One area where more research is needed, says Yellowlees, is on programs that mix telemental health with traditional treatment, because in many instances a combination of the two will work better than a steady diet of either. Indeed, while video or phone therapy sessions may first be tried because a bridge is out or a blizzard has blocked the road to the therapist’s office, the use of telemental health as an alternative or a backup needn’t be saved for such emergencies. And the technology’s flexibility opens the door to customizing the therapy clock. For some patients or situations, more frequent 20-minute check-ins or another schedule variation may be more effective than standard 45-minute sessions.

“It can take 45 minutes to travel five miles” in highly populated areas, says psychologist Mary Alvord, PhD. Telehealth isn’t just for rural, fairly isolated counties.

The patients of psychologist Mary Alvord, PhD, who runs a 19-clinician psychology practice based in the Maryland cities of Rockville and Silver Spring, aren’t in a remote area; instead, they battle the clogged traffic of greater Washington. “It can take 45 minutes to travel five miles,” she says. Here, videoconferencing can help. Alvord’s practice provides cognitive behavioral therapy and other interventions, often for adolescents, and she recalls a recent critical meeting about a teen’s progress that both parents were able to attend—one in person; the other, who works in Baltimore, by video. That parent was saved from having to leave work for half a day.

Like Yellowlees, Alvord is an exception, a baby boomer who thrives on tech. “I’ve even had trouble convincing some of my younger clinicians to embrace it,” she notes. An adjunct associate professor of psychiatry and behavioral sciences at George Washington University School of Medicine and Health Sciences, Alvord is a past president of the American Psychological Association’s Division Society for Media Psychology and Technology. She first embraced videoconferencing in 2005 as a way to hold staff meetings without shuttling between two offices to say everything twice. Soon it became a tool for supervising psychologists: She wrote her state’s board of examiners asking to use it that way and was given permission. And while visiting the VA in Washington to give a talk on the ethics of media interviews, she asked to see how the agency ran its telemental health program.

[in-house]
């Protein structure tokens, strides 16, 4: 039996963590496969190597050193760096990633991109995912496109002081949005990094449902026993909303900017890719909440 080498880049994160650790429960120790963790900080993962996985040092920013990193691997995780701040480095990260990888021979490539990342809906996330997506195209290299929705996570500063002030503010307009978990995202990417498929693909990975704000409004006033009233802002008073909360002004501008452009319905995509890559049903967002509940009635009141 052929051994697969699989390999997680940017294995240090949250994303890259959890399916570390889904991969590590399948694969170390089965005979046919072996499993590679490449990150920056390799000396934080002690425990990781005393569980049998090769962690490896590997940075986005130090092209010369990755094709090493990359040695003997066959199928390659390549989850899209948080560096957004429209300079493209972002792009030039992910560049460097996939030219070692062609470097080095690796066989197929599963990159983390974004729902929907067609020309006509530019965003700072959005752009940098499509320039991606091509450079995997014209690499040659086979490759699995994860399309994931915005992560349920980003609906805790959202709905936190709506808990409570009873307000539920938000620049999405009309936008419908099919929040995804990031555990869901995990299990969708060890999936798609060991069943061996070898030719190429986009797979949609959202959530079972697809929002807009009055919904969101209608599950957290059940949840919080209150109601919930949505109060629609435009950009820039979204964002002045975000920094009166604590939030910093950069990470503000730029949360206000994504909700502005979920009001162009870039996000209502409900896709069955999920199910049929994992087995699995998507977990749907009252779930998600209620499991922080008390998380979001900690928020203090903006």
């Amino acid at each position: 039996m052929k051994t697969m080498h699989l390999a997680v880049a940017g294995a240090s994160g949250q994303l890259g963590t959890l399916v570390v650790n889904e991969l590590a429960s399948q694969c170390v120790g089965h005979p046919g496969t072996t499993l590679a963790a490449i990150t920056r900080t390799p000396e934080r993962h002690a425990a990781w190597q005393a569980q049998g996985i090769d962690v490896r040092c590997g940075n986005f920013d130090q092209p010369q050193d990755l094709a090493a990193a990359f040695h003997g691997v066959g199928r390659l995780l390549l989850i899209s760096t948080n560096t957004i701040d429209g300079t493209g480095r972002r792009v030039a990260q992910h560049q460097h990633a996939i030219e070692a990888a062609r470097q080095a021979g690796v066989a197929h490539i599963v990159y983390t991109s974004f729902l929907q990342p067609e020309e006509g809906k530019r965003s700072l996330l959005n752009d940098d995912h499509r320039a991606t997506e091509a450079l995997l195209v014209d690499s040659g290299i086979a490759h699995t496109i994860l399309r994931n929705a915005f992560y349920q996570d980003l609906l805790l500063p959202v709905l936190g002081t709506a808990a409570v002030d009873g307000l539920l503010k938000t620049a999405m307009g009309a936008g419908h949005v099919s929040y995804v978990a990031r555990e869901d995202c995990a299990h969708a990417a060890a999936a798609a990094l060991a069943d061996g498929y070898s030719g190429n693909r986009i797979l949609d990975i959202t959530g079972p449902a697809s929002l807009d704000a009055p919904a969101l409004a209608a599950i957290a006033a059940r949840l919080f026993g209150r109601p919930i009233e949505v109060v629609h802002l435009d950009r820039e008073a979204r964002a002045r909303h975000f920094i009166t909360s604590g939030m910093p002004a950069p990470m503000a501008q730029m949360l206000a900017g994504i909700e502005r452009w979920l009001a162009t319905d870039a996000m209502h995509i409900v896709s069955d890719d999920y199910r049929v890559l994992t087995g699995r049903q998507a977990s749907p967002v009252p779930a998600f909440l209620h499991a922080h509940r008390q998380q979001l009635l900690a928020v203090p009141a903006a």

She’s pleased that Maryland now permits her psychologists to use telemental health—and that Arizona law allows 20 sessions a year without licensure in that state, enabling the practice to serve the snowbird patients who winter there. Licensure and coverage issues remain a challenge with the use of tech, but the picture is brightening. Twenty-nine states now have parity laws requiring insurers to cover telehealth services at the same level as in-person care, although Medicare still reimburses for telehealth only outside metropolitan areas or in “health professional shortage areas.”

Like many boosters, Alvord is also a stickler. “You need a HIPAA-secure video, which means you have to have a business associate agreement with the vendor,” she explains. Skype won’t cut it. (Such agreements apply also to IT and any HIPAA-protected confidential patient information, she explains. Vendors such as Webex and VSee provide secure video platforms and cost providers from $15 to $150 monthly—there’s no charge to patients for the hookup.) You need an informed consent agreement that in advance identifies someone—besides 911—to contact in case of an emergency. And a therapist has to be tech-savvy enough to help someone get back online in the event of a glitch. Alvord gives her staff a detailed checklist for providing telemental health services safely, ethically, and in compliance with regulations.

As for comedian Gethard, he’s happy with his long-distance therapy—and in a man who mines his miseries for a living, happy is hard to argue with. If he were choosing a new therapist he wouldn’t necessarily pick one with an all-video business plan for fear that might signal an emphasis on quantity over quality. But if telemental health has a complication, he says, it’s his own temptation, when his computer “dings” during a session, to break away for a second to see who has emailed him. “I have to effectively pretend the rest of the internet doesn’t exist,” he explains.

“I get that some people resist technology,” says the comedian. “But to me, this is another option for those who need help to find it. That can’t be a bad thing.”